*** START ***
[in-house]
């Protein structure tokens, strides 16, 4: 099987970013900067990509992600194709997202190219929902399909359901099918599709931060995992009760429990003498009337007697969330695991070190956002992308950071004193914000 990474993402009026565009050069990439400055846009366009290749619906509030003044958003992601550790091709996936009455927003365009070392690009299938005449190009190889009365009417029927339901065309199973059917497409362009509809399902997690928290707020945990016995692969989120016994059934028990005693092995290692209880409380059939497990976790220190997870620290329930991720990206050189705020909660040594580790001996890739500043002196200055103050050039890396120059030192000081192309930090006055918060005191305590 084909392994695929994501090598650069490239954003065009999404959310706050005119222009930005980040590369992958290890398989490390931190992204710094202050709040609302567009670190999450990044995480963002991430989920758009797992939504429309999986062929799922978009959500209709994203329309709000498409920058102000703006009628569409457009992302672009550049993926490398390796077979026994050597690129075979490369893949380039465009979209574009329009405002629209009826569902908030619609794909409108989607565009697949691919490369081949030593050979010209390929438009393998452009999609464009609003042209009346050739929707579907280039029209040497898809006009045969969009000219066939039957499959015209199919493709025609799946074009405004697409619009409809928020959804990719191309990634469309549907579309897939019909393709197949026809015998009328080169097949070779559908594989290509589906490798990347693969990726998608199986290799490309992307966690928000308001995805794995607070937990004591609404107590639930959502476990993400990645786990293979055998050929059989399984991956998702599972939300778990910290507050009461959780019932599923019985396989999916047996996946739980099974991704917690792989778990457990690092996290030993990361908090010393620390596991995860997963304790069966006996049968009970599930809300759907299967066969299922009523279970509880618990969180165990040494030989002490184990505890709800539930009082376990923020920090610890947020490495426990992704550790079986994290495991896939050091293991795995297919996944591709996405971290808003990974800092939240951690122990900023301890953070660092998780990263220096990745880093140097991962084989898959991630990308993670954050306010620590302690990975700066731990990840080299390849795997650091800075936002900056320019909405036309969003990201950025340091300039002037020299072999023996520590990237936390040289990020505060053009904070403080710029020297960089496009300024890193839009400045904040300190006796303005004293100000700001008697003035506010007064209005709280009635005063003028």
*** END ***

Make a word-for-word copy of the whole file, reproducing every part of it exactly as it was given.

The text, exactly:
[in-house]
């Protein structure tokens, strides 16, 4: 099987970013900067990509992600194709997202190219929902399909359901099918599709931060995992009760429990003498009337007697969330695991070190956002992308950071004193914000 990474993402009026565009050069990439400055846009366009290749619906509030003044958003992601550790091709996936009455927003365009070392690009299938005449190009190889009365009417029927339901065309199973059917497409362009509809399902997690928290707020945990016995692969989120016994059934028990005693092995290692209880409380059939497990976790220190997870620290329930991720990206050189705020909660040594580790001996890739500043002196200055103050050039890396120059030192000081192309930090006055918060005191305590 084909392994695929994501090598650069490239954003065009999404959310706050005119222009930005980040590369992958290890398989490390931190992204710094202050709040609302567009670190999450990044995480963002991430989920758009797992939504429309999986062929799922978009959500209709994203329309709000498409920058102000703006009628569409457009992302672009550049993926490398390796077979026994050597690129075979490369893949380039465009979209574009329009405002629209009826569902908030619609794909409108989607565009697949691919490369081949030593050979010209390929438009393998452009999609464009609003042209009346050739929707579907280039029209040497898809006009045969969009000219066939039957499959015209199919493709025609799946074009405004697409619009409809928020959804990719191309990634469309549907579309897939019909393709197949026809015998009328080169097949070779559908594989290509589906490798990347693969990726998608199986290799490309992307966690928000308001995805794995607070937990004591609404107590639930959502476990993400990645786990293979055998050929059989399984991956998702599972939300778990910290507050009461959780019932599923019985396989999916047996996946739980099974991704917690792989778990457990690092996290030993990361908090010393620390596991995860997963304790069966006996049968009970599930809300759907299967066969299922009523279970509880618990969180165990040494030989002490184990505890709800539930009082376990923020920090610890947020490495426990992704550790079986994290495991896939050091293991795995297919996944591709996405971290808003990974800092939240951690122990900023301890953070660092998780990263220096990745880093140097991962084989898959991630990308993670954050306010620590302690990975700066731990990840080299390849795997650091800075936002900056320019909405036309969003990201950025340091300039002037020299072999023996520590990237936390040289990020505060053009904070403080710029020297960089496009300024890193839009400045904040300190006796303005004293100000700001008697003035506010007064209005709280009635005063003028």